Bill Irwin, Butch Van Artsdalen, and the ‘Call-Out’
“It was at practice. I was a defensive lineman; Butch came running at me. I didn’t really know how to tackle. I just picked him up and dropped him on his head. He didn’t like it much. Later, he said something to that effect in the locker room. I said, ‘You want to take it outside?’ He said, ‘sure;’ but then, I guess he thought the better of it. I was way bigger than him.”
Bill Irwin was a sophomore at La Jolla High School; Charles M. “Butch” Van Artsdalen was a senior. Butch, who would soon be dubbed the first “Mr. Pipeline,” already had a reputation as a talented surfer. Any description on his surfing included his willingness to get into a few more than his share of physical confrontations.
This isn’t about Butch. A surfer who could ride waves of consequence switchfoot, who could prevail in the lineups at Windansea or Pipeline, Van Artsdalen died of alcohol-related issues before he reached forty years old.
Bill was more interested in chasing girls, diving for lobster and abalone, and body surfing La Jolla spots like Boomer than board surfing. When I told Bill that, in early Bruce Brown movies, even surfers who had lasting reputations (my example- Dewey Weber) just didn’t surf all that well if compared to today’s longboarders.
“Maybe he just didn’t shoot them in good waves.” I added, not to seem too harsh.
“Well,” Bill, who admits to having owned a ‘really long’ board said, “Back then we weren’t so much surfing as plowing.”
Bill went on to play college football, to work various jobs, from drywall hanger to flower salesman; to crew on other people’s sailboats, to co-write two movie scripts that sold but were never produced (“We made money,” he told me, “that was the point.”). He lived in the San Francisco Bay area as the counter-culture was evolving, eventually moving to the Pacific Northwest, settling into a career designing and building custom homes.
I say settled. A General Contractor, by definition, is the person who makes sure the materials and, more importantly, the subcontractors, are on the job when scheduled. This requires that even the nicest General sometimes has to be, well, tough.
And I am one of those independent subcontractors with a schedule of my own. Though we could discuss surfing at length, Bill has no time to hear excuses. Bill has a sort of Honor-among-Tradesmen code. A person must abide by his word.
Now, this honor thing really only works with people who are also bound by some similar sense of ethics, those of us who feel compelled to respond to “You said you’d be here tomorrow” with “Okay, then I will.”
“SURF THE COYLE!”
One of my first jobs for Bill was a new house at the very end of the Coyle Peninsula, twenty miles into the Hood Canal. There was no running water available, and my brushes and rollers were all soaking in brownish water after hurrying from my last job. I thought it was perfectly appropriate to clean out the wienie roller I’d be using to pre-stain some boards by dipping it in the new finish, rolling the increasingly-correct color on some freshly-hung Tyvek (brand name) house-wrapping.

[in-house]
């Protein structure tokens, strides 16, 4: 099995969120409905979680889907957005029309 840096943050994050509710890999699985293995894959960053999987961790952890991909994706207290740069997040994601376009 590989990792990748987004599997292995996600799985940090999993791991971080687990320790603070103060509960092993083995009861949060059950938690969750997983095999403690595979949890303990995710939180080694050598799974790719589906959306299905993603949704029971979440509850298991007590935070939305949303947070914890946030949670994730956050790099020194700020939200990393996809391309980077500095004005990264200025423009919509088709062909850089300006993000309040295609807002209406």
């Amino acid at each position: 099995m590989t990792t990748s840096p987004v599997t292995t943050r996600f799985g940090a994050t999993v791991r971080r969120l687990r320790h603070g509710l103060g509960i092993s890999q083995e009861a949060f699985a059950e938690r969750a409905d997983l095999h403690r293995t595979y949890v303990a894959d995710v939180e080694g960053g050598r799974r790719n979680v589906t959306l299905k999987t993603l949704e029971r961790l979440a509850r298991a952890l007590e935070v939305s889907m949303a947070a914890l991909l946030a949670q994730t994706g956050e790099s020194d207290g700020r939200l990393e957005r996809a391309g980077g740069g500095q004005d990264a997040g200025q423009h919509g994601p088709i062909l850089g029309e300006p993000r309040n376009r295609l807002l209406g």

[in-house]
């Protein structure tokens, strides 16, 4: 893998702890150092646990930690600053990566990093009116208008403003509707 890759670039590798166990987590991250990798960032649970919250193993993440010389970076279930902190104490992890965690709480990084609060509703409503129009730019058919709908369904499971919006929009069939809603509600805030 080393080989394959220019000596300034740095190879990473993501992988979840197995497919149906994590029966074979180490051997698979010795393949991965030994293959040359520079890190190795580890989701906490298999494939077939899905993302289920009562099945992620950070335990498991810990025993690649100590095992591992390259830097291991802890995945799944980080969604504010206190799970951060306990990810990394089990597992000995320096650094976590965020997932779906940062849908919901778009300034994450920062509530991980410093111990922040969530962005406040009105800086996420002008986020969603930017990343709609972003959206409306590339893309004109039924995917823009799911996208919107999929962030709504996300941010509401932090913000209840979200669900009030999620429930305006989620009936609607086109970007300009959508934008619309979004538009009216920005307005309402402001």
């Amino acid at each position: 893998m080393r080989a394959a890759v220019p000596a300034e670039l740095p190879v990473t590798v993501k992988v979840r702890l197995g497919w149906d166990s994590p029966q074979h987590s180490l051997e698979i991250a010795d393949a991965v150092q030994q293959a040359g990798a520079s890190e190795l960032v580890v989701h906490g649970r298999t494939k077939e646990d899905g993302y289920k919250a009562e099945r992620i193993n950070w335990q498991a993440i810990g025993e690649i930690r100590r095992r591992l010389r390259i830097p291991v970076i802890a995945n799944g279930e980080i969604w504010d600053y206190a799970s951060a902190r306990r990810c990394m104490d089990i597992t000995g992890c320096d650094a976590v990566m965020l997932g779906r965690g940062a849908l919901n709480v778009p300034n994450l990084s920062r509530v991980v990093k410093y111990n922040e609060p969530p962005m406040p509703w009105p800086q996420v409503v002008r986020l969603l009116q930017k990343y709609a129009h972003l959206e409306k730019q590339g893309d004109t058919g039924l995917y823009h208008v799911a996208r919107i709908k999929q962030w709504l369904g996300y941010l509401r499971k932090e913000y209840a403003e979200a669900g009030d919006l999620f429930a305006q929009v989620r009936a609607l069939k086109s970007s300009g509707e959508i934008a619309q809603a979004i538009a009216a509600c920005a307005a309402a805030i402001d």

The Tyvek would all be covered by siding, so, in keeping with a surfing theme, and because I had a sign painting background…in a perfectly-professional one stroke lettering style… “Surf the Coyle.”
“Unprofessional,” Bill said, quite displeased. “Who’s going to see it?” I asked. “I saw it. And it’s tough, because I actually kind of like you.” “Well, you don’t have to like me, Bill.” “Oh, yes, I do; otherwise I won’t hire you.” “Oh.”
“YOU‘D BE AMAZED.”
I didn’t meet Bill until after he had a debilitating stroke, fifteen years ago. “Just bad luck,” he says.
His left leg remains stiff. Accounts vary as to whether he was more volatile before or after. He did have a reputation for being a very hard worker, very productive, and he was always nice to clients. Always. Almost always.
I wasn’t a client. Still, Bill has a certain formality, and really, the worst he really ever said to me is, a few descriptives deleted, is “I’m very disappointed.”
It was once Bill’s desire to retire to Hawaii. He spends a certain amount of time there each spring. Several of his employees (carpenters, not subcontractors) went with him and his wife, Mary, to Maui a few years ago.
This is almost an aside. Mary, Bill’s second wife, is another La Jollan, one of the girls he chased in high school. Unlike Bill, Mary did ride a flexi-flyer inside the storm drain, deposited on the sand at Windansea. He introduced me to her as, “Erwin, he came from Fallbrook.” “Oh,” she said, appearing properly snooty for more than just a few seconds.
“How does Bill do, you know, in the water?” I asked his lead carpenter, Jessie Justis.
“You’d be amazed. He does really well.”
No, I probably wouldn’t be amazed, even surprised. Bill’s a fighter. Or, sometimes, he doesn’t have to.